Check out these 14 incredible National Parks within driving distance of L.A.

Phillip Dane

There’s never been a better time to show your support for this country’s incredible National Park system. We’re lucky to live in a nation that protects and preserves 59 separate parks (nine of which are in California, the most in any state) totaling 51.9 million acres of land. We highly suggest making the trip to as many of these parks as possible, but have chosen to highlight those within a day’s drive (eight hours or less) from Los Angeles—some are perfect for a day trip; others are better reserved for a road trip or weekend of camping. So get out there and enjoy (before it’s too late!).

Joshua Tree, California

2 hours 30 minutes from L.A.

This exotic desert landscape is populated by thousands of the famous Joshua tree—along with boulders and rock formations that make the views so iconic. Changes in elevation make for starkly contrasting environments including bleached sand dunes, dry lakes, rugged mountains, valleys full of wildflowers and giant clusters of granite monoliths. (If you go, check out our guide to the park!)


Channel Islands, California

2 hour drive, plus a 1-4 hour boat ride, from L.A.

Five of the eight Channel Islands are protected, and half of the park’s area is underwater. The Islands are home to more than 2,000 species of land plants and animals, and 145 are unique to the Islands, including the Island Fox.  


Sequoia, California

3 hours 45 minutes from L.A.

This park protects the Giant Forest, which boasts some of the world’s largest trees, General Sherman being the largest in the park. It also has more than 240 caves, a scenic segment of the Sierra Nevada (including the tallest mountain in the contiguous United States), and Moro Rock. 


Kings Canyon, California

4 hours 15 minutes from L.A.

This park is home to several giant sequoia groves and the General Grant Tree (the world’s second largest). It also features part of the Kings River, which flows through Kings Canyon, and the San Joaquin River, as well as Boyden Cave.


Death Valley, California and Nevada

4 hours 30 minutes from L.A.

Death Valley is the hottest, lowest and driest place in the United States, with temperatures topping an insane 130 degrees. It’s home to Badwater Basin, the lowest elevation in North America. That being said, the park is home to a diversity of colorful canyons, desolate badlands, shifting sand dunes and sprawling mountains, as well as more than 1,000 species of plants, plus salt flats, historic mines and hot and cold spring oases.


Pinnacles, California

4 hours 30 minutes from L.A.

Pinnacles is famous for its massive black and gold monoliths of andesite and rhyolite, which are popular with rock climbers, and it’s many quiet trails crossing scenic Coast Range wilderness. The park is home to the endangered California condor as well as a large population of prairie falcons, and more than 13 species of bats living in the park’s caves.


Yosemite, California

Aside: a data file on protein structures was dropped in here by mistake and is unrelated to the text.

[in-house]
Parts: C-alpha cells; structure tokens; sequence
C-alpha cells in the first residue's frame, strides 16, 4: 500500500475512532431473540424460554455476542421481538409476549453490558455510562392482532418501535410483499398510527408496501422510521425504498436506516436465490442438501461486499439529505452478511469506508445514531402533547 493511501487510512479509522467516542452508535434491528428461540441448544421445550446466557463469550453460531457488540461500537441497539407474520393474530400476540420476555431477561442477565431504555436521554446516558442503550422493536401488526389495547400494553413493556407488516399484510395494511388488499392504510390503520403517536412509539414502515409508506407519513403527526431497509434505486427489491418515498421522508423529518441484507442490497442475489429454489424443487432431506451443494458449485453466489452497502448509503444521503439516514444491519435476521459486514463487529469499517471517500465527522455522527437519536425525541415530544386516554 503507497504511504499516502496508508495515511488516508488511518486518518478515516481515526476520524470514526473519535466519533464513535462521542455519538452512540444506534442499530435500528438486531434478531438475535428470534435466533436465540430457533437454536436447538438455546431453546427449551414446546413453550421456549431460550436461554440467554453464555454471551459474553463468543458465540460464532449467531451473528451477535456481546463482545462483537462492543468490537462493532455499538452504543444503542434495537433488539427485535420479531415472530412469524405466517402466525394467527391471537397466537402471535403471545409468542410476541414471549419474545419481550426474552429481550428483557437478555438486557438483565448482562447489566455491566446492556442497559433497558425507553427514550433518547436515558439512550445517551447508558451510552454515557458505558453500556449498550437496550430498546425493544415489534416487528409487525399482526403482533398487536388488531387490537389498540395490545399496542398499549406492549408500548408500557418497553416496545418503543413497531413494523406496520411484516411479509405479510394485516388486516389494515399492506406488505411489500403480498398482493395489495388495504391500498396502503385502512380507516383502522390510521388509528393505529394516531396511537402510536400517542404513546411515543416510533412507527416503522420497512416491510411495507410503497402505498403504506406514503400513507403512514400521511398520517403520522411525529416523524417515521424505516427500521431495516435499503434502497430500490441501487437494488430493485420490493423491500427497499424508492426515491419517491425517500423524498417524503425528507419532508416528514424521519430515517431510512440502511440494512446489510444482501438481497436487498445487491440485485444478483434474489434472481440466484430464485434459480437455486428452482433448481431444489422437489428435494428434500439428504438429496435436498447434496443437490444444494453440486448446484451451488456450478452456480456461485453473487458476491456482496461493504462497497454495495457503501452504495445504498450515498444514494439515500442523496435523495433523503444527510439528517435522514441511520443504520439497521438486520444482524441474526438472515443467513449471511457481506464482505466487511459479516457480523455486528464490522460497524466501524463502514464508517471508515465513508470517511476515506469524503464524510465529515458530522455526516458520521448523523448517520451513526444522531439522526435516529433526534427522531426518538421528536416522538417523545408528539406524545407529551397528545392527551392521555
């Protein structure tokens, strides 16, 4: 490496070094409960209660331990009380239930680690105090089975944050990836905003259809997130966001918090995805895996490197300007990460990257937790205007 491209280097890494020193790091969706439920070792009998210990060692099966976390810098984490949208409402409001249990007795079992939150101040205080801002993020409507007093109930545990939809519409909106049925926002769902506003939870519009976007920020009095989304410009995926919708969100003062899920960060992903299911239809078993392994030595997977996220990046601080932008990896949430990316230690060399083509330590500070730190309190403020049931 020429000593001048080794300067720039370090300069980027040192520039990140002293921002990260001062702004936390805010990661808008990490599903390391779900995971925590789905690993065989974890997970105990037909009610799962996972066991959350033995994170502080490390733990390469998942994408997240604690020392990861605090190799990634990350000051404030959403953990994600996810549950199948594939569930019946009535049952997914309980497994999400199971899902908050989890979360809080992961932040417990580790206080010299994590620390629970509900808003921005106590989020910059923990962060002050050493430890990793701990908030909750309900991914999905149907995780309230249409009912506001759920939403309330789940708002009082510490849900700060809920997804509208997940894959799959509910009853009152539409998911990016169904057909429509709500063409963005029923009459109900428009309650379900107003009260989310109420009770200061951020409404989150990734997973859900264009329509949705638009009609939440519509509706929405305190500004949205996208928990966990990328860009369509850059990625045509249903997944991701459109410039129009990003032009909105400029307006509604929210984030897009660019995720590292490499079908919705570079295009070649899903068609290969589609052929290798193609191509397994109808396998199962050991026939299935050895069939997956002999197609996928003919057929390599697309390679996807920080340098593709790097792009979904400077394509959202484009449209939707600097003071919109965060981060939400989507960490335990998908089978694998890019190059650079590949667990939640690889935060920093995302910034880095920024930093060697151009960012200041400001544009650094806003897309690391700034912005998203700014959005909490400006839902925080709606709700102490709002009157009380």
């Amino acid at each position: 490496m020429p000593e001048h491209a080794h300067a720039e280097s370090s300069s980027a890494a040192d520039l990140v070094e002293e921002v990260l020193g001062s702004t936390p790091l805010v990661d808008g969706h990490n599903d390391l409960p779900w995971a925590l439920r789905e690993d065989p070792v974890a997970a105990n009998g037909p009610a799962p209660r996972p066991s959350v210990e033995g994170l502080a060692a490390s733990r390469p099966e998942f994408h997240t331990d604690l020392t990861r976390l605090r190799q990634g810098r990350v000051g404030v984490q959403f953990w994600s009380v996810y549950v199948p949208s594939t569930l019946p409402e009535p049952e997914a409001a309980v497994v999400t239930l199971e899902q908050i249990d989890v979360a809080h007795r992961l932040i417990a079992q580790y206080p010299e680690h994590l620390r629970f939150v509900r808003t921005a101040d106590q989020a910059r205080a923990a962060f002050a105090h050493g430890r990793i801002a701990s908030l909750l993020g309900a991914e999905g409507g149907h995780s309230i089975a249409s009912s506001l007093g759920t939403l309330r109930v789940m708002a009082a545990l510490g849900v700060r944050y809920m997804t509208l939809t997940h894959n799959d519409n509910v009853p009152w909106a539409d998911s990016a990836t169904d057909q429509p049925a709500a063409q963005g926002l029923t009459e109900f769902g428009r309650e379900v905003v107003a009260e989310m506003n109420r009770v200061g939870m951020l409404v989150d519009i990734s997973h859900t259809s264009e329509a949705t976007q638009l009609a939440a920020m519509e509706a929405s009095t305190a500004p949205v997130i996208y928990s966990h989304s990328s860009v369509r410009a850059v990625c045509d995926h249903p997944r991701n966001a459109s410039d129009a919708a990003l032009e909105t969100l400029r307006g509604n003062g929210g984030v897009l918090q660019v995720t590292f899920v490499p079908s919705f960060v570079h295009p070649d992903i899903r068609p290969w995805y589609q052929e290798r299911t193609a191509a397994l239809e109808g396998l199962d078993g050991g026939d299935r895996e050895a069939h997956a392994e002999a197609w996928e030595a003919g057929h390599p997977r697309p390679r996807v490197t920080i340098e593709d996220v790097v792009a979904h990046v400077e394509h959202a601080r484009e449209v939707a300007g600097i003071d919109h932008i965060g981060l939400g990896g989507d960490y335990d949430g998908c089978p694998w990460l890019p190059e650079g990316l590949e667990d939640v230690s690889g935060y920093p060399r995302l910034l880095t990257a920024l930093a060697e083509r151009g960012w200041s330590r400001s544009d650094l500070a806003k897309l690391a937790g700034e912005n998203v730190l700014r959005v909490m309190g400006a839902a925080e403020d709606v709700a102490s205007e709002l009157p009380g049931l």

4 hours 45 minutes from L.A.

Yosemite features towering granite cliffs, dramatic waterfalls and old-growth forests, as well as the rock faces Half Dome and El Capitan, the Yosemite Valley and Yosemite Falls, the country’s tallest waterfall. Three giant sequoia groves, along with a pristine wilderness in the heart of the Sierra Nevada, are home to an abundance of rare plant and animal species.


Zion, Utah

6 hours 30 minutes from L.A.

Geologically diverse Zion boasts colorful sandstone canyons, mountainous mesas and countless rock towers. There are four distinct ecosystems here: desert, riparian, woodland and coniferous forest, plus natural arches and exposed plateau formations.


Grand Canyon, Arizona

7 hours 15 minutes from L.A.

The Grand Canyon is carved by the mighty Colorado River; millions of years of erosion and carving by the Colorado River have exposed 277 miles of colorful layers of the Colorado Plateau. The Canyon itself is a mile deep and at it’s widest expanse, 15 miles wide. Grand Canyon National Park is the second-most visited park at 5.5 million visitors per year.


Saguaro, Arizona

7 hours 30 minutes from L.A.

This park, part of the dry Sonoran Desert, is home to a great variety of life. Beyond the namesake giant saguaro cacti, there are barrel cacti, chollas and prickly pears, as well as bats, spotted owls and javelinas (hoofed mammals that look a lot like mini boars).


Bryce Canyon, Utah

7 hours 45 minutes from L.A.

Bryce Canyon is a giant geological amphitheater on the Paunsaugunt Plateau. The unique area has hundreds of tall sandstone hoodoos (tall, thin rock spires) formed by erosion. The region was originally settled by Native Americans and later by Mormon pioneers.


Great Basin, Nevada

8 hours from L.A.

Based around Nevada’s second tallest mountain, Wheeler Peak, Great Basin National Park contains 5,000-year-old bristlecone pines, a rock glacier and the limestone Lehman Caves, and is home to animals like bats, pronghorns and trout. It also boasts some of the country’s darkest night skies. 


Lassen Volcanic, California

8 hours from L.A.

This park has four types of volcanoes including Lassen Peak, the largest plug dome volcano in the world. Lassen Peak last erupted in 1915, but much of the rest of the park is continuously active: molten rock heats numerous hydrothermal features including fumaroles, boiling pools and bubbling mud pots.


Petrified Forest, Arizona

8 hours from L.A.

This “forest” is made up of a large concentration of 225-million-year-old petrified wood. The surrounding Painted Desert features eroded cliffs of red-hued volcanic rock, dinosaur fossils and more than 350 Native American sites. 

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